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Photoelectric Effect

Light acts like both a particle and a wave.

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Photoelectric Effect

Image of a solar sail

Credit: Courtesy of NASA/Marshall Space Flight Center
Source: http://commons.wikimedia.org/wiki/File:Solar_sail_tests.jpg
License: CC BY-NC 3.0

Are you a fan of science fiction?

In some 1950s science fiction stories, one of the space travel themes was the use of solar sails for propulsion. The idea was that the photon pressure from the sun would push the sail (like wind sails) and move the space craft. What once was science fiction is now reality as solar sails are being developed and tested for modern space travel.

Photoelectric Effect and the Particle Nature of Light

In 1905, Albert Einstein (1879-1955) proposed that light be described as quanta of energy that behave as particles. A photon is a particle of electromagnetic radiation that has zero mass and carries a quantum of energy. The energy of photons of light is quantized according to the E=hv equation. For many years, light had been described using only wave concepts, and scientists trained in classical physics found this wave-particle duality of light to be a difficult idea to accept. A key experiment that was explained by Einstein using light’s particle nature was called the photoelectric effect.

The photoelectric effect is a phenomenon that occurs when light shined onto a metal surface causes the ejection of electrons from that metal. It was observed that only certain frequencies of light are able to cause the ejection of electrons. If the frequency of the incident light is too low (red light, for example), then no electrons were ejected even if the intensity of the light was very high or it was shone onto the surface for a long time. If the frequency of the light was higher (green light, for example), then electrons were able to be ejected from the metal surface even if the intensity of the light was very low or it was shone for only a short time. This minimum frequency needed to cause electron ejection is referred to as the threshold frequency.

Classical physics was unable to explain the photoelectric effect. If classical physics applied to this situation, the electron in the metal could eventually collect enough energy to be ejected from the surface even if the incoming light was of low frequency. Einstein used the particle theory of light to explain the photoelectric effect as shown in Figure below.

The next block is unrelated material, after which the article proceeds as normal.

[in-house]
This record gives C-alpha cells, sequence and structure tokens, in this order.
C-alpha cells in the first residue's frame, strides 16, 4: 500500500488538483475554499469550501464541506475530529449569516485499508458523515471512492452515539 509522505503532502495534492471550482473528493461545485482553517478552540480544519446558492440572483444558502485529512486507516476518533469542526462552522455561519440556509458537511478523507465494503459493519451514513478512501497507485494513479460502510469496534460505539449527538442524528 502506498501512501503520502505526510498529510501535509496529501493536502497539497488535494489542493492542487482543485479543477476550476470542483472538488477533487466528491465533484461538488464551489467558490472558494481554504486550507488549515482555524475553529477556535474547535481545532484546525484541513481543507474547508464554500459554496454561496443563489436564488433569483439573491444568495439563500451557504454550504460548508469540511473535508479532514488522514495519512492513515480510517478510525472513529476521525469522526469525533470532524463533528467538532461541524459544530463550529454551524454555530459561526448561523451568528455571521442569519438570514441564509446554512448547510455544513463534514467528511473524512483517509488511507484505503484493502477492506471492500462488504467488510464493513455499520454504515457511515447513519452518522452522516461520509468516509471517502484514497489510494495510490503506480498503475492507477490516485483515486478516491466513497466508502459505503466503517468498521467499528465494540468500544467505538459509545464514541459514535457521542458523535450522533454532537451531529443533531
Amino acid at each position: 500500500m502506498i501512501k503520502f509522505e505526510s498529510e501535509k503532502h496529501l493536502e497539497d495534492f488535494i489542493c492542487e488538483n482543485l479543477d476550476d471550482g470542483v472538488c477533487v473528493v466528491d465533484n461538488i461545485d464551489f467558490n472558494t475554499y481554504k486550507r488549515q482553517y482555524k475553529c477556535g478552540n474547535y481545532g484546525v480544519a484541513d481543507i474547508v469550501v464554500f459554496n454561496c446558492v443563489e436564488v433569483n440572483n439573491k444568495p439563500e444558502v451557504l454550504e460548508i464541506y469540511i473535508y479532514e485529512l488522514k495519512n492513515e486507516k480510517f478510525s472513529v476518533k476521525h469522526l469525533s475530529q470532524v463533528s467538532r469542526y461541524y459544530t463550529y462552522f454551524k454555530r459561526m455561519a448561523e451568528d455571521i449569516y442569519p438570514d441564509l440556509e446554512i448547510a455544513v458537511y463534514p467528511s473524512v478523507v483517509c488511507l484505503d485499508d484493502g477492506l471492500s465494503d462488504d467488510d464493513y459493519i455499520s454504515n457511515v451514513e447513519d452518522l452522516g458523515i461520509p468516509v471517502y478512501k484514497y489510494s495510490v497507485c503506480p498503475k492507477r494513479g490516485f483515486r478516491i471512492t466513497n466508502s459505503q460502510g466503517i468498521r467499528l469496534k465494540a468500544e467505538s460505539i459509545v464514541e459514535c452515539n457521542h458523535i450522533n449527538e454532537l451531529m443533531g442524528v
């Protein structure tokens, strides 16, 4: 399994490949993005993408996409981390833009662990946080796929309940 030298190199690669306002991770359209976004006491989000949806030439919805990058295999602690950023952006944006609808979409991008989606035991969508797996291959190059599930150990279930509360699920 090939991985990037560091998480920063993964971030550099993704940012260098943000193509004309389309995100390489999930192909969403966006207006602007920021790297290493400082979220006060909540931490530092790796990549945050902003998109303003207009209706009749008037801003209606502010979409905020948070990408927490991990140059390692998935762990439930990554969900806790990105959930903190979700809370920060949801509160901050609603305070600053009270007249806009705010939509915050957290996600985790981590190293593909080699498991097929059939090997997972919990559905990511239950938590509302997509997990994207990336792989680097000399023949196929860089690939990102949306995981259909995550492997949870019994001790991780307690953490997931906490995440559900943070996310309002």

Diagram of the photoelectric effect

Credit: CK-12 Foundation - Christopher Auyeung
License: CC BY-NC 3.0

Low frequency light (red) is unable to cause ejection of electrons from the metal surface. At or above the threshold frequency (green) electrons are ejected. Even higher frequency incoming light (blue) causes ejection of the same number of electrons but with greater speed.[Figure2]

Consider the E=hv equation. The E is the minimum energy that is required in order for the metal’s electrons to be ejected. If the incoming light’s frequency, v, is below the threshold frequency, there will never be enough energy to cause electrons to be ejected. If the frequency is equal to or higher than the threshold frequency, electrons will be ejected. As the frequency increases beyond the threshold, the ejected electrons simply move faster. An increase in the intensity of incoming light that is above the threshold frequency causes the number of electrons that are ejected to increase, but they do not travel any faster. The photoelectric effect is applied in devices called photoelectric cells, which are commonly found in everyday items such as a calculator which uses the energy of light to generate electricity.

Photoelectric cells power a calculator

Credit: Sergei Frolov
Source: http://commons.wikimedia.org/wiki/File:FX-77.JPG
License: CC BY-NC 3.0

Photoelectric cells convert light energy into electrical energy which powers this calculator.[Figure3]


  • Light has properties of both a wave and a particle.
  • The photoelectric effect is produced by light striking a metal and dislodging electrons form the surface of the metal.


  1. What are the properties of a photon?
  2. What does the photoelectric effect show about the properties of light?
  3. How does the frequency of light affect the release of photons?

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Image Attributions

  1. [1]^ Credit: Courtesy of NASA/Marshall Space Flight Center; Source: http://commons.wikimedia.org/wiki/File:Solar_sail_tests.jpg; License: CC BY-NC 3.0
  2. [2]^ Credit: CK-12 Foundation - Christopher Auyeung; License: CC BY-NC 3.0
  3. [3]^ Credit: Sergei Frolov; Source: http://commons.wikimedia.org/wiki/File:FX-77.JPG; License: CC BY-NC 3.0

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